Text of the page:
I think a big reason that we saw such a strong public policy response during and after the COVID-19 recession was because of lessons learned during the so-called "Great Recession," which began with the financial crisis in December 2007 and lasted 18 months through June 2009. Unlike the quick recovery we experienced after the COVID-induced recession, the Great Recession was followed by a very long and slow recovery. It took about five years, in fact, for GDP per person and employment to return to their pre-recession levels.

Are we headed for a recession now? How did we get here? What are the signs?

It's impossible to say with certainty whether we're on the cusp of another recession, and right now there is a lot of mixed evidence. For example, Bloomberg conducts a regular survey of economists, and their latest results indicated a nearly 50% chance of a recession within the next year. That is up from about a 20% chance in March. The fact that GDP has decreased for two consecutive quarters is not a promising sign.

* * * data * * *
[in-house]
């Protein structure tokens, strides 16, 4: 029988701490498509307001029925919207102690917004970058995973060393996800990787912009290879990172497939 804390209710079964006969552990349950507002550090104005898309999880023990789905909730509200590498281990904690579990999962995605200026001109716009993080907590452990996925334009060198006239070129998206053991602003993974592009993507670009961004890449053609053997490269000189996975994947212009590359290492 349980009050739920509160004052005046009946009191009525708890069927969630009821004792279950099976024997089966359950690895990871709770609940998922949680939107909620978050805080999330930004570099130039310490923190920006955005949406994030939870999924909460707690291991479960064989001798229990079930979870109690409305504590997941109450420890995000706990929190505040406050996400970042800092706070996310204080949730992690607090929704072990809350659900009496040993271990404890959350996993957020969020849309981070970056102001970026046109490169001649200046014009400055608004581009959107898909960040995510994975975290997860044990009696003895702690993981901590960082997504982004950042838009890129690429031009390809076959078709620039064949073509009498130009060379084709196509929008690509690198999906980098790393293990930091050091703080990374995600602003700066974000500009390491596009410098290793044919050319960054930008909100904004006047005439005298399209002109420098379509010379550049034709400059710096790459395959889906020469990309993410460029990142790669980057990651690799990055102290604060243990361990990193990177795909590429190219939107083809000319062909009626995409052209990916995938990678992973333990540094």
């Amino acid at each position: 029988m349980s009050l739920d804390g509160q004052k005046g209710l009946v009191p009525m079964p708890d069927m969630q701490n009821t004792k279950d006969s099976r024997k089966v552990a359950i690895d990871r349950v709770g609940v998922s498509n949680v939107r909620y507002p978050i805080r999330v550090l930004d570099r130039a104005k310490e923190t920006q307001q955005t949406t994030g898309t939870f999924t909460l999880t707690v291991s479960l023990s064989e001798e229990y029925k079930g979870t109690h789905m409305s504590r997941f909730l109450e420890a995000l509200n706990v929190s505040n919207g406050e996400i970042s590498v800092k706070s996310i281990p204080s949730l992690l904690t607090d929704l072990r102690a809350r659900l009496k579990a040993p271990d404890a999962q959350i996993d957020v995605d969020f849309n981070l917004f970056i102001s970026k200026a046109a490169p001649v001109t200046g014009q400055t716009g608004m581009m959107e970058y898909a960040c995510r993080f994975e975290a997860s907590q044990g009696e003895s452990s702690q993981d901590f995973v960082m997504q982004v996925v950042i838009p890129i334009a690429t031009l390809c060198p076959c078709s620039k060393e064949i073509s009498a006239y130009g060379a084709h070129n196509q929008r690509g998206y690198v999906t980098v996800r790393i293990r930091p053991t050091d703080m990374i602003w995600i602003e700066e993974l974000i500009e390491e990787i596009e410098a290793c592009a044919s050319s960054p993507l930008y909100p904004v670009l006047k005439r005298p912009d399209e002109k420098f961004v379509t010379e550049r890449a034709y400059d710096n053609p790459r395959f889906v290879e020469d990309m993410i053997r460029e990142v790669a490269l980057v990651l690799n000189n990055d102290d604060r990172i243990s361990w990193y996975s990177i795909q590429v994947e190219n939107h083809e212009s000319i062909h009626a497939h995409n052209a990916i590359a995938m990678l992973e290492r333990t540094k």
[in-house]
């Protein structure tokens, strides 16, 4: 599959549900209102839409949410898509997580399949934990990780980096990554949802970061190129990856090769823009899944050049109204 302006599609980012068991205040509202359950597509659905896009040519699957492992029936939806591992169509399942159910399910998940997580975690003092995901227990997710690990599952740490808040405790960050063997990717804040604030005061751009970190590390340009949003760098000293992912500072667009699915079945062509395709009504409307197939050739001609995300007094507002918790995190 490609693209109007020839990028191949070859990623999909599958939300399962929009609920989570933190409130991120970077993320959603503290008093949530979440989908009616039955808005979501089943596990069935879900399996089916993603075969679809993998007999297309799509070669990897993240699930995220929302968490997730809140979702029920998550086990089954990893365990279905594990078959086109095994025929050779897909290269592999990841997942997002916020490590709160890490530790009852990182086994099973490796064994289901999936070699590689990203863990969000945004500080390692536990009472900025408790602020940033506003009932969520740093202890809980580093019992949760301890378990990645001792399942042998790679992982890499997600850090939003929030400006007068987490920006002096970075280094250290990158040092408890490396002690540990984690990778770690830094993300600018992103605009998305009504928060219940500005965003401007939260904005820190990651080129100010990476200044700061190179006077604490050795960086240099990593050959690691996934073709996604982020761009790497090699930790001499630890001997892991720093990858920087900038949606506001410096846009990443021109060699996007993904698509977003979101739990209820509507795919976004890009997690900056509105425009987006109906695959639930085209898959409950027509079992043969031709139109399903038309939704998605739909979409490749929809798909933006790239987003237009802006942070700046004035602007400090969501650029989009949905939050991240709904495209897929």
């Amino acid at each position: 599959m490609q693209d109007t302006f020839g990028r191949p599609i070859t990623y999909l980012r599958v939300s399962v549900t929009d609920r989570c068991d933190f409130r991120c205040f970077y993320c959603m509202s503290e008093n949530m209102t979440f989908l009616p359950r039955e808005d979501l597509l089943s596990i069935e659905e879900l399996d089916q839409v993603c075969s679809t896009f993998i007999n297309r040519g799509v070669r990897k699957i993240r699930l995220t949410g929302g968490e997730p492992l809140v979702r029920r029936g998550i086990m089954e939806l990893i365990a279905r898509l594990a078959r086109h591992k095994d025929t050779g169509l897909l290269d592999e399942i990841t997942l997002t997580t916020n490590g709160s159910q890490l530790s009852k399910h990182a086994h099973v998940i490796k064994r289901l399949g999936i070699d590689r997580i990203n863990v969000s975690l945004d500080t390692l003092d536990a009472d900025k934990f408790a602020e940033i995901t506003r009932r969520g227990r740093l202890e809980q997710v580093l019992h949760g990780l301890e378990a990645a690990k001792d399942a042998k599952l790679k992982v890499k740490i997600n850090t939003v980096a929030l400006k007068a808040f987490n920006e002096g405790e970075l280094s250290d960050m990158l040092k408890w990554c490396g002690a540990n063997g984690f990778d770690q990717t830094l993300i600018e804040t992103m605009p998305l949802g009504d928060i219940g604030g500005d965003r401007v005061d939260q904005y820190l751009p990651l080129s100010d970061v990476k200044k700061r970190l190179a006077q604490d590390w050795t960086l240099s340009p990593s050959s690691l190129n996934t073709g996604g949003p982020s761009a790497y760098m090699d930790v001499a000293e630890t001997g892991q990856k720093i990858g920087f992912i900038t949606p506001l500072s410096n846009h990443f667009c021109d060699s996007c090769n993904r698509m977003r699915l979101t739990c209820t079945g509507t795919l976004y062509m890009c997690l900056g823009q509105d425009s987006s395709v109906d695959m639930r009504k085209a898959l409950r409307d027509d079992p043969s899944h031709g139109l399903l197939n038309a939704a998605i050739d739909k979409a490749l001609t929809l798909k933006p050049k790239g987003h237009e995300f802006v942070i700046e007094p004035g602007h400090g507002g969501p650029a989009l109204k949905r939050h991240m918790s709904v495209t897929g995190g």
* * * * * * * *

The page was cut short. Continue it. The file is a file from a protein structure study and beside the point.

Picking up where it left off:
Moreover, inflation is quite high and the Federal Reserve is raising interest rates aggressively to bring inflation back down toward the 2% target. This monetary policy action is going to continue tamping down investment activity, which is an important component of current GDP and a big contributor to growth going forward. But on the positive side, the labor market continues to look quite strong. The economy added more than half a million jobs in July, and the unemployment rate remains near record lows. Plus, real consumer spending has continued to grow. So yes, certainly there are risks for the U.S. economy right now, but there are also many positive signs. A recession in the near future is not a certainty.

Is there something individuals can do to shorten/lessen the extent of the recession?